"This law provides for a simpler and less costly administrative adoption proceeding."
The Philippine Congress passed Republic Act 11222, otherwise known as the Simulated Birth Rectification Act, on February 21, 2019. This law intends to grant amnesty and allow the correction of the simulated birth of a child wherein the simulation was made in the best interest of the child and wherein the child has been consistently considered and treated by the person/s who simulated the birth as his, her or their own daughter or son (Section 2 (a), R.A. 11222). This much-awaited law provides for a simpler and less costly administrative adoption proceeding given that the child has been living with the person for at least three years before the effectivity of the law (Section 2 (d), R.A. 11222).
Simulation of birth refers to the tampering of the civil registry record to make it appear that a child was born to a person who is not the child’s biological parent, causing the loss of the true identity and status of the child (Section 4(p), Implementing Rules and Regulations of the of R.A.11222). The law also has two additional objectives: (a) fixing the status and filiation of the child to ensure that the child shall be entitled to the rights of legally adopted children; and (b) to exempt those who simulated the birth record of the child from criminal, civil and administrative liability. The rectification of the birth record together with the administrative petition for adoption must be filed within ten years from the effectivity of the law (Section 2 (b) and (c), R.A. 11222).
Sometime in the early 2000s, I recall meeting a couple who confessed to me that they simulated the birth record of a foundling to make it appear that the child is their biological child. According to them, they had no choice since it was costly to get legal representation for a court-initiated adoption, not to mention that simulating birth was very swift; all they had to do was to accomplish the birth certificate forms of the foundling and to submit it to the civil registry of the place where they claim the child was born.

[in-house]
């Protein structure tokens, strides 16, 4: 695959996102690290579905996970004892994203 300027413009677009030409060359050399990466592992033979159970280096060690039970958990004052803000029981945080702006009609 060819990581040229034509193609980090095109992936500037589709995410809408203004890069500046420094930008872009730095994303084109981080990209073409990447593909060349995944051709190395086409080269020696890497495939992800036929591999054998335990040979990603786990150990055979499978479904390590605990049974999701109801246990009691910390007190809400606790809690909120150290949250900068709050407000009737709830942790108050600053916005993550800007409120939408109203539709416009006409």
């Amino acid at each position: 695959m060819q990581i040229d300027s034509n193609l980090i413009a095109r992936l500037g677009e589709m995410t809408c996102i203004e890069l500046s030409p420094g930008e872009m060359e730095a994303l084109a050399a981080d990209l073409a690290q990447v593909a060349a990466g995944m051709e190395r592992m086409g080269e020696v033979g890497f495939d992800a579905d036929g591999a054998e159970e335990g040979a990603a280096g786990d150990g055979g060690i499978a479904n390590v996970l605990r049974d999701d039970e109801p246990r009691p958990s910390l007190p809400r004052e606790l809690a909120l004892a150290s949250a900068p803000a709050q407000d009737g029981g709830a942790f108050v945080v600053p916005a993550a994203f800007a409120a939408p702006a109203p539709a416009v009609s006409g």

However, the couple were not able to skirt the law. During a visit to a consular office of a foreign country in the Philippines to apply for a migrant visa, the interviewing consul discovered that, based on the supposed mother’s medical record, she cannot bear a child. Hence, even if the couple got their migrant visas and eventually left the country, the child needed to be left in the Philippines.
More than 20 years ago, rectifying a simulated birth and legally adopting a foundling will require the filing of three separate court cases. The first case is to cancel the simulated birth certificate. The second case is to judicially declare the child a foundling or an abandoned or neglected child, and the third case is to legally adopt the child. It would be costly to have three successive cases in addition to a possible criminal case for simulation of birth against the adopter/s under the Article 347 of the Revised Penal Code.
However in 2009, Republic Act No. 9523 allowing a certification that a child is legally available for adoption from the Department of Social Welfare and Development to be accepted in lieu of a judicial order (Section 8, RA 9523) shortened the legal process of rectification of simulated birth and judicial adoption. Our legislators went a step further by passing Republic Act 11222 allowing administrative adoption with rectification of simulated birth together with ten years amnesty for those who simulated the birth records. This is a first in Philippine legislation.
Under the administrative adoption procedure, the adopters must be: Filipinos, of legal age, in possession of full civil capacity and legal rights, of good moral character, have not been convicted of a crime involving moral turpitude, emotionally and psychologically capable of caring for children, and in the position to support, educate and care for his or her children and the adopted child in keeping with the means of the family. In case the adopters are married and one spouse is a foreign national, the foreign national must have been residing in the Philippines for three continuous years prior to the filing of the Petition for adoption and application for rectification of simulated birth (Section 13, Implementing Rules and Regulations of the “Simulated Birth Rectification Act”).